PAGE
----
The U.S.Air Force's first X-21A, the jet with air-breathing wings, made its maiden flight today?
Film shows the plane on the ground, in flight and making landings, plus animation of how the air breathing wing works.
Script is copyright Reuters Limited. All rights reserved
Background: The U.S.Air Force's first X-21A, the jet with air-breathing wings, made its maiden flight today (April 18) from the Northrop Corporation plant in Hawthorne, Calif.
Its destination: Edwards Air Force Base for flight testing to demonstrate how to reduce friction drag on wings by using the Northrop Laminar Flow Control method.
Laminar Flow Control is expected to increase the range, payload capacity or flight duration of large aircraft by at least 50 per cent.
This is how it works:
The thin boundary layer of air next to the wing surface is turbulent on conventional airplanes.Turbulence creates friction drag.On the X-21A, a small portion of the boundary layer is sucked through paper-thin slots that run from fuselage to wingtip.Small turbopumps--mounted in two pods under the wings--pull the air through the slots, into some 800,000 pin-size holes and then into ducts that lead to the pumps.The air then shoots out the rear of the pumping pods.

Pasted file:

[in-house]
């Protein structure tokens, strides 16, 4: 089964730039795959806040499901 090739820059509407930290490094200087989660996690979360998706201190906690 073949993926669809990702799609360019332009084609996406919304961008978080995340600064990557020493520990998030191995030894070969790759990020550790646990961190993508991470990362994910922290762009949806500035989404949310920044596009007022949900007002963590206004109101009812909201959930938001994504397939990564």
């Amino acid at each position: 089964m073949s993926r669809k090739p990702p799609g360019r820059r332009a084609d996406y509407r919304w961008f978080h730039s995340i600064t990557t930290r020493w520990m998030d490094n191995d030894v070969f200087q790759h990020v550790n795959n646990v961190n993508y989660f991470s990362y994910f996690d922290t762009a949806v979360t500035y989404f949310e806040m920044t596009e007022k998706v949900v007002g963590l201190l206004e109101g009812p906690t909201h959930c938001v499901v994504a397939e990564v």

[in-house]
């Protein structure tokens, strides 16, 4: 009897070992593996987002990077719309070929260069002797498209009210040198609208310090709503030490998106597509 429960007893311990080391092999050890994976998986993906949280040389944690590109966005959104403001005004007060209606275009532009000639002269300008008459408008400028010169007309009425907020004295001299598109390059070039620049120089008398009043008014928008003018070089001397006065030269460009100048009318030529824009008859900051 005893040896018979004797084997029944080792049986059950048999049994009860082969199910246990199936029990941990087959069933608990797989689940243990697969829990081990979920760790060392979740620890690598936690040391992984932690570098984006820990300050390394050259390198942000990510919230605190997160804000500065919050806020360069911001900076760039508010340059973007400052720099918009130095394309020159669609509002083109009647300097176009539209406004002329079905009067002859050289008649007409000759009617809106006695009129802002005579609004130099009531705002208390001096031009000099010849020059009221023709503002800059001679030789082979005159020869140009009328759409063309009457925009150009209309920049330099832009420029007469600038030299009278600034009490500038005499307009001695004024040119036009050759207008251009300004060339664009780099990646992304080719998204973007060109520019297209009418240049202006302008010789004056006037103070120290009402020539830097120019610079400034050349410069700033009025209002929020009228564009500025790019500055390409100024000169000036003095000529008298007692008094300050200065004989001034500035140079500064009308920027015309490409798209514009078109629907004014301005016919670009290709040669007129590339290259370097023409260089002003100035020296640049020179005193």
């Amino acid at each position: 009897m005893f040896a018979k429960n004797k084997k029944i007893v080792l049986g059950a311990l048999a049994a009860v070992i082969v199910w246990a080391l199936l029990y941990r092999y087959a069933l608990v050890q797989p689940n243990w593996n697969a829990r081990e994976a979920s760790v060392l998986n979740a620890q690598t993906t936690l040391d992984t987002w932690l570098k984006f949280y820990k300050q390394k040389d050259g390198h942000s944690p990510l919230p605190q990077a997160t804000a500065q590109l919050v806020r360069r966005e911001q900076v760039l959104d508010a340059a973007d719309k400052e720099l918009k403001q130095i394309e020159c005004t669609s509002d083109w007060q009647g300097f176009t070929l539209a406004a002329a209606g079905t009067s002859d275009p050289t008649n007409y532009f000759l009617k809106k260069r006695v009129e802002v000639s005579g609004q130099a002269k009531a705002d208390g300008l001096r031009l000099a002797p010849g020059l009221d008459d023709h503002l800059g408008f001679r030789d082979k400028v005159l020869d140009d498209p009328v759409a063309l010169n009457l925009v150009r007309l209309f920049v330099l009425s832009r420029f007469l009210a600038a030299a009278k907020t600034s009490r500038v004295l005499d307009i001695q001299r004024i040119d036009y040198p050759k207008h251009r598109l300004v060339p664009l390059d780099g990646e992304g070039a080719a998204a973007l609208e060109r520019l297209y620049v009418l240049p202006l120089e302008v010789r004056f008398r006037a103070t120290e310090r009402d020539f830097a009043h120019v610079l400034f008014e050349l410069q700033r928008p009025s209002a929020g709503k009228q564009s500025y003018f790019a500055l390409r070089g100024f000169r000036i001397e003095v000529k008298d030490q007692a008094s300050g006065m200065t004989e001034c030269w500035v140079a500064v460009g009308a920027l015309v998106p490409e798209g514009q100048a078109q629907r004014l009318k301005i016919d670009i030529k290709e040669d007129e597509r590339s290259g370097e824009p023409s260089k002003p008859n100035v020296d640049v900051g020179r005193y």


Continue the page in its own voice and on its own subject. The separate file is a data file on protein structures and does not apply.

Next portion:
With friction drag reduced, the plane's engines have less work to do.The military payoff could be longer-range, higher payload transports or missile-carrying aircraft capable of staying aloft several days at a time without refuelling.